As an athlete all throughout high-school, I was constantly being compared to my male counterparts, and in most cases viewed to have lesser value. For a quick example, sophomore year of high school my varsity basketball team had a terrific season; almost undefeated (except for state finals), section and regional champions, and state finalists. With some of the best statistics in a decade, our team was historic. Yet, I can assure you the audience was never half as full as our losing-season boys team. Now, my struggle may not’ve been as detrimental as Addario’s but it just goes to show how this conflict of gender inequality spans from all different types of situations, locations, and even time periods.

This is similar to inequalities within musical theatre as gender as well as racial discrimination within casting. Many roles are specific and a very certain type of person is targeted, leaving out many eligible people behind. The music Hamilton by Lin Manuel Miranda defies these stereotypes to bring light to underrepresented population on broadway. In my next passion blog with Hamilton in the spotlight, I will partially discuss how this prejudice has diminished thanks to the great Lin Manuel Miranda.

Written Illustrations

A picture may paint a thousand words, but sometimes only a few words is needed to create a masterpiece.

Being able to incorporate vivid images solely through the power of words says a lot, especially for someone who’s speciality is in photography. You’d think that an environment buried in war and despair would take a thousand sophisticated words to depict clearly, but Addario proves that it’s in fact quite unnecessary.

Part two of It’s What I Do is indubitably the most captivating portion of the novel. And while Addario seamlessly portrays the horror and the intense emotions she experiences directly in the war zone, it’s also the little details she’s able to express that tie in the entire journey. On pages ninety-six and ninety-seven, she provides her perception and impression of the circumstance of Paul’s death and how it was clear that the war was in full effect. By recollecting her memory in a precise manner, without the use of an over-cultivated or flowery diction, Addario is able to illustrate the scene clearly while still retaining the heavy emotion.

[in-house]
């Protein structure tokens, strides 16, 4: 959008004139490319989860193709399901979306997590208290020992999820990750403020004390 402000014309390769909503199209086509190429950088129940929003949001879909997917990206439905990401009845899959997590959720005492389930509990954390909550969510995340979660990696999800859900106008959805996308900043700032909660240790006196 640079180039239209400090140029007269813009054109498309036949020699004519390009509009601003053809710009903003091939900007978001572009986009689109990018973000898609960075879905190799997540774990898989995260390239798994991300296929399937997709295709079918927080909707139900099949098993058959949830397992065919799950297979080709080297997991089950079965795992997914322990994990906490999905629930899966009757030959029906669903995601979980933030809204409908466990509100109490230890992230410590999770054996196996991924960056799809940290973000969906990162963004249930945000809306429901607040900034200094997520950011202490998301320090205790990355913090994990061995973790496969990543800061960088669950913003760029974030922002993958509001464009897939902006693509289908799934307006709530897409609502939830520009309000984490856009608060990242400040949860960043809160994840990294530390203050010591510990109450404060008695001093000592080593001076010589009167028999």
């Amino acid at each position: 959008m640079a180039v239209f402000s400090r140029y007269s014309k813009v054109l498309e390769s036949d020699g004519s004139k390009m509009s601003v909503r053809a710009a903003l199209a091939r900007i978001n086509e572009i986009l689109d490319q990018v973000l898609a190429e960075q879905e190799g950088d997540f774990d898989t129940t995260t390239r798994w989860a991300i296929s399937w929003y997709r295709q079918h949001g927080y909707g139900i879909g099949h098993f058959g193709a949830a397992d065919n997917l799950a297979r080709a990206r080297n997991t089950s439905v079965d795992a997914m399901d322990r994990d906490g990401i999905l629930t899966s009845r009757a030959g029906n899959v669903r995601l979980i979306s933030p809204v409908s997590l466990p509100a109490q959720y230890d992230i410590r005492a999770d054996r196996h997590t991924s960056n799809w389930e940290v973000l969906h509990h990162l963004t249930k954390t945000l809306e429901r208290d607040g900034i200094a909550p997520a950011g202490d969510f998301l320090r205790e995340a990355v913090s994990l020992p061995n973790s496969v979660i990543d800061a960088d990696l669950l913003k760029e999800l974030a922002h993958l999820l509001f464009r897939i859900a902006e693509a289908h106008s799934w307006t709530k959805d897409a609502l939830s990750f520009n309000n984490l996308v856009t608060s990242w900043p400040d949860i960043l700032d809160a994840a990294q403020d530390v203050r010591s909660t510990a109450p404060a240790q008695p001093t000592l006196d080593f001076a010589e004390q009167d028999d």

Another valuable technique is her ability to smoothy add rhetorical questions as well as her other internal thoughts to appeal to the personal connection the reader can make. By being placed in Addario’s mind, not only can we visualize her environment, but we can feel her emotions as well. Her lengthy syntax indicates the anxiety she was feeling at the time and how her mind went through a million thoughts a minute. Followed then by her epiphany and internal resolution in a short and abrupt four words; the anxiety turns to fear when she realizes “the war had begun.”

It’s easy to write in a casual tone, but to be able to maintain that intimate sense of familiarity while still being able to convey extensive emotions is something I hope I can achieve in my own blog. It’s important that the reader isn’t lost in ornate words, especially when they’re reading on a topic they may not know much about, such as theatre. I know that to be able to excite my audience into wanting more, like Addario does, I need to keep my descriptions clear, while still impassioned.  So, in that case, I need not ramble on much further about my efforts to become a captivating writer, it’s time to put my skills to the test. Head over to my passion blog to see these techniques (hopefully) in full effect!



No Room for Regrets

Passions are meant to be indulged.  Though there are boundless possibilities, there is still no capacity for holding back. As cliche as it sounds, life is short, time will end, and so each opportunity must be taken advantage of before it’s too late. Lynsey Addario portrays her take on this through the narration of her grandmother’s lost love, Sal.

Nana missed out on a life full of true love because she feared the possible challenges; instead she settled for mediocrity and comfort. Looking back upon her grandmother’s lost chance, Addario relishes the ability to learn from the past and be able to live without regrets.